Creating a custom light show inside concrete kitchen or bathroom counters is one reason to pour your own. The magic of embedded countertop lighting is the surprising effects you can achieve with illuminated fishing-line-thin acrylic fibers. There are never any bulbs to change -- light bounces back and forth along the fibers -- and, surprisingly, you also don’t need to wire counters for electricity.
Set up the sawhorses so your countertop mold is well supported in the middle as well as at both ends. Tape the stencil pattern to the bottom inside of the mold. Place the mold securely on top of the sawhorse supports. Drill a tiny hole for each acrylic fiber -- or a slightly larger hole for multiple fibers -- using the power drill. Remove the stencil once the pattern is complete.
Place the welded wire reinforcement or rebar inside the mold. Make sure it doesn’t interfere with the light pattern. Insert individual optical fibers through pattern holes so each one sticks out -- like bristles -- down through the bottom of the mold by at least 1/4 inch. Once all fibers are in place, tug each one to make sure they are snug.
Collect, bundle and label the long, free ends of the optical fibers -- the sections that will later attach to the illuminator -- according to the light pattern and color. Gather up and neatly tie these fiber lengths to reinforcement or rebar with plastic zip ties until all fibers come together at the exit point, wherever you have decided that will be. Tie them up and out of the way, attaching them to an outside support.
Mix the polymer-based concrete, following product instructions, if necessary; both dry and premixed versions are available. Make sure the concrete is fluid enough to flow to and around every fiber. Guide the concrete with your fingers as needed. Use the vibrator to settle and fully consolidate the concrete.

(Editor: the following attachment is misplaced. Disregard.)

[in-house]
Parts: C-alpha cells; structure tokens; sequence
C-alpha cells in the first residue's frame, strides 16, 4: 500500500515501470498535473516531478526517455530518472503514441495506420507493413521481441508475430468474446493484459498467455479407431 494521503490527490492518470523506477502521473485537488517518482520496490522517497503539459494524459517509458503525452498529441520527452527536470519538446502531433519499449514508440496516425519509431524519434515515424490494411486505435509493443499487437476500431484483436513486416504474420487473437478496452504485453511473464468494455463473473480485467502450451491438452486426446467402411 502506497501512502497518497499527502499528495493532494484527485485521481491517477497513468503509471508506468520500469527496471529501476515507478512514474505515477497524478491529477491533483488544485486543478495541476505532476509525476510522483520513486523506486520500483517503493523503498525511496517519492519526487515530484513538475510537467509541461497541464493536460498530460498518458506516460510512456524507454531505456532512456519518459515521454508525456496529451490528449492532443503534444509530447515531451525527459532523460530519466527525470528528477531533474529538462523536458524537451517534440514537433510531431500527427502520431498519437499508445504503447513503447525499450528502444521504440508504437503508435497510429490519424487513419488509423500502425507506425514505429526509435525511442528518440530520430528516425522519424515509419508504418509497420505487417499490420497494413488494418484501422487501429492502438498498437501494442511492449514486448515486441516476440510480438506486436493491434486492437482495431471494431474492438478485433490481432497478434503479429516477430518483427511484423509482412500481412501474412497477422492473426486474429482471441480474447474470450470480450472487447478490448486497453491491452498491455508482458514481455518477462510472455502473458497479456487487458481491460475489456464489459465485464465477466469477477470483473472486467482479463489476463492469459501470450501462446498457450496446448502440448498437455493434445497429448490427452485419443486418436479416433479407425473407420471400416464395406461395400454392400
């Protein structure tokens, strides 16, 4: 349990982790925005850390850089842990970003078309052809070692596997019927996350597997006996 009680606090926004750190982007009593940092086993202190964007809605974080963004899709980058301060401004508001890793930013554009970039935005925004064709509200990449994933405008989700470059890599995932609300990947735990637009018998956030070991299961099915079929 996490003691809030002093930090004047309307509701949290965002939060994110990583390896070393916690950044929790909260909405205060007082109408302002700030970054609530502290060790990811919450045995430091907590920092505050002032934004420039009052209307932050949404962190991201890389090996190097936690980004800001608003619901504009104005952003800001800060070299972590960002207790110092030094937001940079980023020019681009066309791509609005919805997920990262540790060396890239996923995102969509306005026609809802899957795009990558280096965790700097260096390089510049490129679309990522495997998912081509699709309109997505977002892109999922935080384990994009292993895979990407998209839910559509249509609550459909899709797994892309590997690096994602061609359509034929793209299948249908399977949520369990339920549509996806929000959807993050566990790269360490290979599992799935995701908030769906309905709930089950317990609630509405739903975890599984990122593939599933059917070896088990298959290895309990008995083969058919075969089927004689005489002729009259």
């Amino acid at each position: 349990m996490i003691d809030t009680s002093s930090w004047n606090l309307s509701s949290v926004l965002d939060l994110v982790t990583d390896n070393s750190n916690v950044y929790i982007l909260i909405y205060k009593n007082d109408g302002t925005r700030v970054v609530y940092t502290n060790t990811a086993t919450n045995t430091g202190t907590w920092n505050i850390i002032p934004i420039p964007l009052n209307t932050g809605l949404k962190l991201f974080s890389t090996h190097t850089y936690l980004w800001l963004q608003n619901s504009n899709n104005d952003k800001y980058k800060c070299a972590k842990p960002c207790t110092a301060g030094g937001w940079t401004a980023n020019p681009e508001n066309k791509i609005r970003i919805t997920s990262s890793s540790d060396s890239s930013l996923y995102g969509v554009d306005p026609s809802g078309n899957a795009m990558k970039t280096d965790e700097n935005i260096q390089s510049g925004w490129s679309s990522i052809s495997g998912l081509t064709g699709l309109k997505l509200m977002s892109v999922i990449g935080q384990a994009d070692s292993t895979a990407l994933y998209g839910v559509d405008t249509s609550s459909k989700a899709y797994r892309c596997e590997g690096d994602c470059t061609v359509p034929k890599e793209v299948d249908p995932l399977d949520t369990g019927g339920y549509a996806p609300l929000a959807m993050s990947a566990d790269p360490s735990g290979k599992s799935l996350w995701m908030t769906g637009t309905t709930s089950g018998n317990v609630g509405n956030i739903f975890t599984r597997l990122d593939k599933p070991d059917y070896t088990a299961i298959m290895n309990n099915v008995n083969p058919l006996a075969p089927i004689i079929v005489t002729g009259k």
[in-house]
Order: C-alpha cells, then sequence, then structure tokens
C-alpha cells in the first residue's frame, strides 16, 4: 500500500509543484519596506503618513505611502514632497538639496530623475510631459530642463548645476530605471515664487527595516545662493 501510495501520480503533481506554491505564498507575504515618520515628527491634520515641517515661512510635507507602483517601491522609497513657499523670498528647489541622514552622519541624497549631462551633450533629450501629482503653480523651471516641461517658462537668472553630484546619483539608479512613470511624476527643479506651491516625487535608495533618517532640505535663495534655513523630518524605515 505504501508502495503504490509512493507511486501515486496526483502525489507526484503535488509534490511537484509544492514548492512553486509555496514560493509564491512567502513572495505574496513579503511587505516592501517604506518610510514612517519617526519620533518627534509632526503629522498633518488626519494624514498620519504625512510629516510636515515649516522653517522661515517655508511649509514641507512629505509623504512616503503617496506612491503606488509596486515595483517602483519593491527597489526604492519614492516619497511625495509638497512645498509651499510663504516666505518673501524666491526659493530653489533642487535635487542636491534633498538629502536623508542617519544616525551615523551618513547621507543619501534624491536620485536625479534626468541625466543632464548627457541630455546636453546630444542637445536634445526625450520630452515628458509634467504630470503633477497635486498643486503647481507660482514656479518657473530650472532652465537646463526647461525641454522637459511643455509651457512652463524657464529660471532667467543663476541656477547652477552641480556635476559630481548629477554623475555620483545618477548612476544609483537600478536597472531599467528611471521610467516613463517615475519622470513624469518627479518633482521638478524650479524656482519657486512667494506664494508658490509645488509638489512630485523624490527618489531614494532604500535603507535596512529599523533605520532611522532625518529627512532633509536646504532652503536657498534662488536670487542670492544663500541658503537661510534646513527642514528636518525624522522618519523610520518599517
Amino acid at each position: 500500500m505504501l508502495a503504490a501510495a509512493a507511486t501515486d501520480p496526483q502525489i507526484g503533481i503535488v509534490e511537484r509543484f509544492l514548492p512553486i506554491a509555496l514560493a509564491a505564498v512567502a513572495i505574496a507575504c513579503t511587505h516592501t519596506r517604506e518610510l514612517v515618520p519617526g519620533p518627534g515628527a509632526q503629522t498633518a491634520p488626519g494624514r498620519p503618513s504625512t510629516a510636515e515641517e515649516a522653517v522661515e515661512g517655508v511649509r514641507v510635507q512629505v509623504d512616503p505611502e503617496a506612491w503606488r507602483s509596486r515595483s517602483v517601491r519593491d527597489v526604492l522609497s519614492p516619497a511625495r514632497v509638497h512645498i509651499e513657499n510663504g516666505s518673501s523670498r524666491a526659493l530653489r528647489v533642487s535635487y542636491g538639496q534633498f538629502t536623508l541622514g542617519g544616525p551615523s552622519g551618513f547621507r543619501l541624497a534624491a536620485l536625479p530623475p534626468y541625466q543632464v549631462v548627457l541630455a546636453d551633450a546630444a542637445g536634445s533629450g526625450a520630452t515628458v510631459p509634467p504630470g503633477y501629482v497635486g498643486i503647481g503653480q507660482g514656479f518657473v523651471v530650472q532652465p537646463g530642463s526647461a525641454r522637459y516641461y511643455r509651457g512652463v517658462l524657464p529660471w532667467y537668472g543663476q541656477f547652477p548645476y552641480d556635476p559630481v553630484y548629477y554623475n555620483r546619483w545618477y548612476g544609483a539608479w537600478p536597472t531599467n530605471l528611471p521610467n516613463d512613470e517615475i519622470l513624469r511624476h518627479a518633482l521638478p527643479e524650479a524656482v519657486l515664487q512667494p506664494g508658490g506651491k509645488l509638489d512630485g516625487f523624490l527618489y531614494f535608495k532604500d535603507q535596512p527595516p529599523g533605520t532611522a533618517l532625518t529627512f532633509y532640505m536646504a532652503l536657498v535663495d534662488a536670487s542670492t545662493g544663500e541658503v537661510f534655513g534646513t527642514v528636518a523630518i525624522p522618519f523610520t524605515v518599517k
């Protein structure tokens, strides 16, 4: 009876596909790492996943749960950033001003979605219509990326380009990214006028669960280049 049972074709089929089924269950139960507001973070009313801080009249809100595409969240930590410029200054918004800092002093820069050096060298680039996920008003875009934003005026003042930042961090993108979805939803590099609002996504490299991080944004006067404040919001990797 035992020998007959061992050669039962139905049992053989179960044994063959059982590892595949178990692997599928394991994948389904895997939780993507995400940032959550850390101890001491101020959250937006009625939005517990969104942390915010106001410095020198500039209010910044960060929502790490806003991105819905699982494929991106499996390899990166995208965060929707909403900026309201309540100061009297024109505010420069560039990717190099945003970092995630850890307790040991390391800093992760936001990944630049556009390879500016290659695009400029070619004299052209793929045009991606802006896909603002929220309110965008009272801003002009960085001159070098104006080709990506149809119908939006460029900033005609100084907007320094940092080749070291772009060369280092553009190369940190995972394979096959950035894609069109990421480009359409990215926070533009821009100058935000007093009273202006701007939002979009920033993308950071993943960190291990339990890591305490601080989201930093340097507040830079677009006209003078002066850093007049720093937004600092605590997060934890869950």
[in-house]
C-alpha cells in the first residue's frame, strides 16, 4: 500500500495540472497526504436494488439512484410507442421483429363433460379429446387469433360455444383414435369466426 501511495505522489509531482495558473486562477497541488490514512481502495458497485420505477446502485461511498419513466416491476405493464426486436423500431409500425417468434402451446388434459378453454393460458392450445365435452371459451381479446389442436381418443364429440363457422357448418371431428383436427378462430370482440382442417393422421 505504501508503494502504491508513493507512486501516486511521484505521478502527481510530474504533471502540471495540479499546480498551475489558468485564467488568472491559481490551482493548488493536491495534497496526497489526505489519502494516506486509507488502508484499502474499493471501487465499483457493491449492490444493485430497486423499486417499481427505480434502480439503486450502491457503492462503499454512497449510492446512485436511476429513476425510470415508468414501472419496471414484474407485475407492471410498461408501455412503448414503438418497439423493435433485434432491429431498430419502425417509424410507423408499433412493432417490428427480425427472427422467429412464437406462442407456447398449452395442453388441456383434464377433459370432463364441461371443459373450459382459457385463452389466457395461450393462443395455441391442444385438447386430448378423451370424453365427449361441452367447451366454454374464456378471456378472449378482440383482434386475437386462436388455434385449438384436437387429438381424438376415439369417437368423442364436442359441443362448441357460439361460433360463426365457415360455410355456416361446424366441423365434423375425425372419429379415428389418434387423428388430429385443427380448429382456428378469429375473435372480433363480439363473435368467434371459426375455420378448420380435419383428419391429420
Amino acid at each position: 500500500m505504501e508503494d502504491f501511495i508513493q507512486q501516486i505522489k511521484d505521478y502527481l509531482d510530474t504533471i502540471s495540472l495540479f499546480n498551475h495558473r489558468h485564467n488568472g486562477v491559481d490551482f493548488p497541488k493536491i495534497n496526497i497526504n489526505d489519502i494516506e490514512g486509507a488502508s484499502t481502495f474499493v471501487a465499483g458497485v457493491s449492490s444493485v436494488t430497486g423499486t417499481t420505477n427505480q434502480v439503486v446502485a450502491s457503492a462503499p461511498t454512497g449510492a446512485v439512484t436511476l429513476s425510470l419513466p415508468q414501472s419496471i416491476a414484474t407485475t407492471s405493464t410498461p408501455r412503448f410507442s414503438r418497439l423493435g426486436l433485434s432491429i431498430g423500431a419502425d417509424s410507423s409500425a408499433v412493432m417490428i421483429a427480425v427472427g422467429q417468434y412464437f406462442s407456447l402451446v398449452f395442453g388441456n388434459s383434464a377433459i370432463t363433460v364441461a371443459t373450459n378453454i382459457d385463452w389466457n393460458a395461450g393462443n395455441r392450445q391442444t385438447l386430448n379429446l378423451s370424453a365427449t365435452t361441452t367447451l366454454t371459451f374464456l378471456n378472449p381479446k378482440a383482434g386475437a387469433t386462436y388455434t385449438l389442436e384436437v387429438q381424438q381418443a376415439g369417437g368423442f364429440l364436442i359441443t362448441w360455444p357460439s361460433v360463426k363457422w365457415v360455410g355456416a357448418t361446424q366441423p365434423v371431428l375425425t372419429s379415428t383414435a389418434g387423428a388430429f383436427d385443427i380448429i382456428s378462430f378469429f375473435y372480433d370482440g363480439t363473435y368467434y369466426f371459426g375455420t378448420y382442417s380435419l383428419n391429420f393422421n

Let the concrete counter set for three days. Untie the fiber bundles and turn over the mold so the labeled fibers hang loose below it. Slip in shims all around the mold edges to loosen them and then lift the mold up and off. Cut off each optical fiber at the countertop surface with the razor-blade scraper.
Cure the concrete for four to 10 more days, depending on curing conditions. Use the wet-stone polisher to smooth the counter surface. Use coarse-textured finish pads and gradually work up to very fine ones as if sanding furniture. Wipe the polished surface with a damp rag. Apply the concrete sealer and allow it to dry.
Install the finished countertop, taking care not to damage the optical fiber bundles. Attach the fibers to the illuminator, pushing bundles through its metal plate. Cut the fiber ends with hot wire, which expands their size for better light transmission and also assures that they won’t pull out of the illuminator plate.
Things You Will Need
- Counter mold (plastic, foam, laminated plywood)
- Light-pattern stencil
- Masking tape
- Power drill
- Welded wire reinforcement or rebar
- Thin fiber optic cables
- Plastic zip ties
- Fluid polymer-fortified concrete mix
- Concrete vibrator
- Cedar or other soft wood shims
- Razor-blade scraper
- Wet-stone polisher
- Coarse to fine polishing pads
- Concrete sealer
- Hot wire cutter
- When in doubt, start with fibers longer than you think you'll need. Fibers need to be long enough to follow the relevant "exit pathway" through the countertop to the exit point -- where all fibers come together -- and then on to the illuminator, which is usually set up beneath or otherwise near the countertop. The illuminator must be plugged in to a power source.
- Be careful to avoid tangling or pulling loose tied lengths of optic fibers during concrete consolidation, or all your hard work may become a terrible mess.
- Create an Indoor Greenhouse
- Remove Concrete Grout From a Concrete Slab
- Make Concrete Desk Organizers
- Preserve Flowers in Resin
- Clean Dried Gourds
- Refinish a Sewing Machine Cabinet
- Types of Concrete Beams
- Use a Dremel to Grind Down High Spots in Concrete
- Waterproof Swimming Pool Lights
- Set Up Indoor Grow Lights
- DIY Heating Pad for Germinating Plants
- Make a Rattle Out of a Gourd